News Articles and analysis

Australians want a ‘fair go’ with Big Data

It’s time to kick-start a national conversation on consumer data, writes the Consumer Policy Research Centre’s CEO Lauren Solomon.

Most of us in Australia don’t read privacy policies. And when we do, we often agree to terms with which we aren’t comfortable.

The Consumer Policy Research Centre has surveyed 1004 Australians about this issue. Of the respondents, 94 per cent had not read privacy policies or terms and conditions for all the products they signed up to in the previous 12 months.

An alarming rate, considering what you can sometimes find buried in these policies.

For those who had waded through at least one lengthy, complex privacy policy in the past year, two-thirds accepted the terms even though they felt uncomfortable, and 73 per cent did so because it was the only way they could access the product or service.

Caption: A visualisation of the lengthy and often unwieldy
Terms of Service used by major social media platforms at
The Visualising Knowledge 2018 conference held in Helsinki.

 

The survey, conducted by Roy Morgan Research for CPRC, found that Australian consumers desperately want genuine choice and control over how their data is collected and used.

 

‘Take it or leave it’ policies

In the digital economy, it’s currently a case of ‘take it or leave it, agree to our terms or get nothing’.

Yet, in accepting the terms of these policies, consumers are presumed to have given companies consent to capture, transfer, on-sell or transform our consumer data for purposes well beyond what any of us could reasonably expect.

These policies also often change, making it difficult to know what we consented to in the first place.

All of which begs the question: If we feel we cannot say no—even with all these privacy policies and terms and conditions in place—does it mean that we, as consumers, have given genuine consent?

CPRC’s research suggests the answer is ‘no’.

Consumers have told us they feel they simply have no choice in the digital economy – a feeling best articulated by one research participant who said, “I just close my eyes and don’t think about it.”

Over 70 per cent of survey respondents were not comfortable with basic data (such as their purchase histories and location data) being shared, while more than 85 per cent were opposed to companies sharing more personal information (like their phone contacts and text message logs).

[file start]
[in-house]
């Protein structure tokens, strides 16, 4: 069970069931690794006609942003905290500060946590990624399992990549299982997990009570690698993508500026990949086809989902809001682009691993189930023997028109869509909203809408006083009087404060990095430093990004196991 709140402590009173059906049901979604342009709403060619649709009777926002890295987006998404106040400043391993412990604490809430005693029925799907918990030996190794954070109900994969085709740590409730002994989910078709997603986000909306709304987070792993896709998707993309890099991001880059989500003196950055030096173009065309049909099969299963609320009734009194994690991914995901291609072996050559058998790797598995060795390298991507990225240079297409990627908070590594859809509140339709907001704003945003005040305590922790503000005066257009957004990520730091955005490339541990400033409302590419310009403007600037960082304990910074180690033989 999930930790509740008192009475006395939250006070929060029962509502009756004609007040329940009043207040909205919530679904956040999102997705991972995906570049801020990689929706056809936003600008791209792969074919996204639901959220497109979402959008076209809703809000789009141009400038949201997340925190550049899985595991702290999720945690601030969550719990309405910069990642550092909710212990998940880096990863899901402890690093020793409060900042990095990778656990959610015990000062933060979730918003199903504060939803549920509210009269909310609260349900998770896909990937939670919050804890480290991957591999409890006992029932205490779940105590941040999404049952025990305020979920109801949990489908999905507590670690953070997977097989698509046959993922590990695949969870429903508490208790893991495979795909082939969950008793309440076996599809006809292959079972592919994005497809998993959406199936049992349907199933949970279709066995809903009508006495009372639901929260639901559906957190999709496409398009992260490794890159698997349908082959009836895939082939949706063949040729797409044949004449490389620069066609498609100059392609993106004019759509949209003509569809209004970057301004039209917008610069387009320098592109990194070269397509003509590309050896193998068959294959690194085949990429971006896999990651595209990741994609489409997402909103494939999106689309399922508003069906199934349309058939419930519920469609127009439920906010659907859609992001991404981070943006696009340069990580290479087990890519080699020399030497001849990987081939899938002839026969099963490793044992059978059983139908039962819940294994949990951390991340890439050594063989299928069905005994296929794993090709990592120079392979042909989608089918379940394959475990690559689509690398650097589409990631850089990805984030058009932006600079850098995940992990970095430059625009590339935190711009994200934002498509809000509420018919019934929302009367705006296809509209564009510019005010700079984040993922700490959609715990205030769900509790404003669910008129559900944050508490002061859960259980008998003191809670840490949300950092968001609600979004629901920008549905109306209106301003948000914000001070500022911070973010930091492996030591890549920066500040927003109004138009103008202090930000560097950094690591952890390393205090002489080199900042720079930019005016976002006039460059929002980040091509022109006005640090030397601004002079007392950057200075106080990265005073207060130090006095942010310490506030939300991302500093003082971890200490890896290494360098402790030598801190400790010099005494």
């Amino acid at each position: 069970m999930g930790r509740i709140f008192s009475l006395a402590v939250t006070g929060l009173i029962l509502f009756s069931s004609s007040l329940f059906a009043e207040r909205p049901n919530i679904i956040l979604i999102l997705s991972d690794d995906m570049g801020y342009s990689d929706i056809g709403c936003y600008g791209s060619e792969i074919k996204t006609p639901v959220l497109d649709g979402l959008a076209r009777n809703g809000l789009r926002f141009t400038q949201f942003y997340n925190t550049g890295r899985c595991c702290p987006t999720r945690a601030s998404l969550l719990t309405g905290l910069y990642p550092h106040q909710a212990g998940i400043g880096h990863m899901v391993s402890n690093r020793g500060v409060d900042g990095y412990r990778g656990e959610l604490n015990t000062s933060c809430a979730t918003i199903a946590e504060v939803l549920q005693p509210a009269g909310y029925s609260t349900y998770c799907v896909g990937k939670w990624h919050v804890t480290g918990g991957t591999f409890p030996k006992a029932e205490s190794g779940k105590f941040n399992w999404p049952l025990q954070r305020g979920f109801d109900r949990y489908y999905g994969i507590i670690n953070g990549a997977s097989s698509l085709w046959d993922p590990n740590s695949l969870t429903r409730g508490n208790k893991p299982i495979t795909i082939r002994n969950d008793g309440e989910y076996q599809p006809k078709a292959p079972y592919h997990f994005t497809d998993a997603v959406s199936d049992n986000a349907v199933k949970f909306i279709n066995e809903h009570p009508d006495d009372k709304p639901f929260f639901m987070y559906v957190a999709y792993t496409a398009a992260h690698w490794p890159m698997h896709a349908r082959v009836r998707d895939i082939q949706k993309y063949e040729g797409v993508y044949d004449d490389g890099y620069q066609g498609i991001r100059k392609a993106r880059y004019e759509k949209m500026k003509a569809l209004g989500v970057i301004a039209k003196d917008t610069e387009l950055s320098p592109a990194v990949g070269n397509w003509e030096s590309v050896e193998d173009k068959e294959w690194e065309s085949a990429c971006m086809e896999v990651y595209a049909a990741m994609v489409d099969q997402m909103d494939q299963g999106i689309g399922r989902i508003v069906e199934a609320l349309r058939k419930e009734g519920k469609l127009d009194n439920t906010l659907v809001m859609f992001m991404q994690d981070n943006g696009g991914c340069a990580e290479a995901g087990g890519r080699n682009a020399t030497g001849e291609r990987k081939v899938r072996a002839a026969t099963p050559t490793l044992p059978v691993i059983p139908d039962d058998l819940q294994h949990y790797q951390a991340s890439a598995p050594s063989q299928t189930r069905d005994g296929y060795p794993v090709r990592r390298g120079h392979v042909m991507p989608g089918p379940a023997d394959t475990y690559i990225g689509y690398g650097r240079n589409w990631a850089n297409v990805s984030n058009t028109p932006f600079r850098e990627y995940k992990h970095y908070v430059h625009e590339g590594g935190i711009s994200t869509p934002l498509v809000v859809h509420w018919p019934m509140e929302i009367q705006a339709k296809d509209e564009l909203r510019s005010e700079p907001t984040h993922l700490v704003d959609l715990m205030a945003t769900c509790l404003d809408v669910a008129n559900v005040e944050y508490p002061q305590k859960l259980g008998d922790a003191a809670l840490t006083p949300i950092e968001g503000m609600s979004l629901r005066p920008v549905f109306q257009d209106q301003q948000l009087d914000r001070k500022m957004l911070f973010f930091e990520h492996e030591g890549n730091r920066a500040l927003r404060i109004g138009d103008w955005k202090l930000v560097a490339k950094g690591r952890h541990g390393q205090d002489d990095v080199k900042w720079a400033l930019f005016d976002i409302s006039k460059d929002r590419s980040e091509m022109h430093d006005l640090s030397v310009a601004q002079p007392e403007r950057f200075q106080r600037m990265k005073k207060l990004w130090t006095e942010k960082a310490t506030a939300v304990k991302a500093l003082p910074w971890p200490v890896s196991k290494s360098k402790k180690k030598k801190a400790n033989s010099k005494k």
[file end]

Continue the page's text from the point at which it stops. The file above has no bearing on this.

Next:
Yet this information is regularly captured and used for personalising ads, offers and sponsored content on digital platforms and mobile apps. And, despite their concerns, most consumers we surveyed said they continued to use these digital products and services.

 

Preserving the ‘fair go’

Resoundingly, Australians want the ‘fair go’ to be preserved when it comes to Big Data.

Of the survey respondents, 88 per cent thought it unacceptable to be charged a different price for the same product compared to another Australian based on browsing history or payment behaviour. And 87 per cent were uncomfortable with their data being used without their knowledge to assess eligibility for a product or service, such as a loan or insurance.

A further 67 per cent wanted protections to ensure that consumers are not excluded from essential products and services based on their profiles, while 73 per cent supported government intervention to ensure companies provide options for how data is collected, used and shared. In this last respect, Australia currently lags behind other nations in addressing the critical issues.

The General Data Protection Regulations (GDPR) in the EU deliver consumers greater transparency and genuine choice about how their data is collected and used. As Dr Katharine Kemp from UNSW highlighted, EU consumers will gain stronger safeguards, whereby consent must be:

  • Explicit – requires action to be taken to release data, and privacy is the default
  • Unbundled – consumers choose which kinds of data they allow to be collected and shared
  • Revocable – consent can be withdrawn at any point.

 

Come together for responsible innovation

Certainly, data collection, analysis and sharing leads to innovation, increased efficiency and consumer benefits. But we need to ensure data is treated responsibly.

This means putting consumers, not companies, in the driver’s seat when it comes to controlling the flow of personal information. And it requires striking the right balance between encouraging innovation, protecting privacy and enabling choice.

At CPRC, we believe it’s critical for Australia’s policy and community sectors to explore the benefits and challenges emerging around data collection, sharing and use.

We need to come together now to develop a better understanding of these issues, and of the implications for growing inequality and potentially unfair and discriminatory practices towards vulnerable consumers.

 


Interested in learning more? Join the #DataDialogue18 with leading researchers, regulators, advocates and businesses at our query:data national consumer data conference.

Hear from Mr Rod Sims, Australian Competition and Consumer Commission Chair and Mr Ed Santow, Australian Human Rights Commissioner. Explore the evolving policy and practice landscape across the fields of privacy, competition and consumer law, data ethics and open data.

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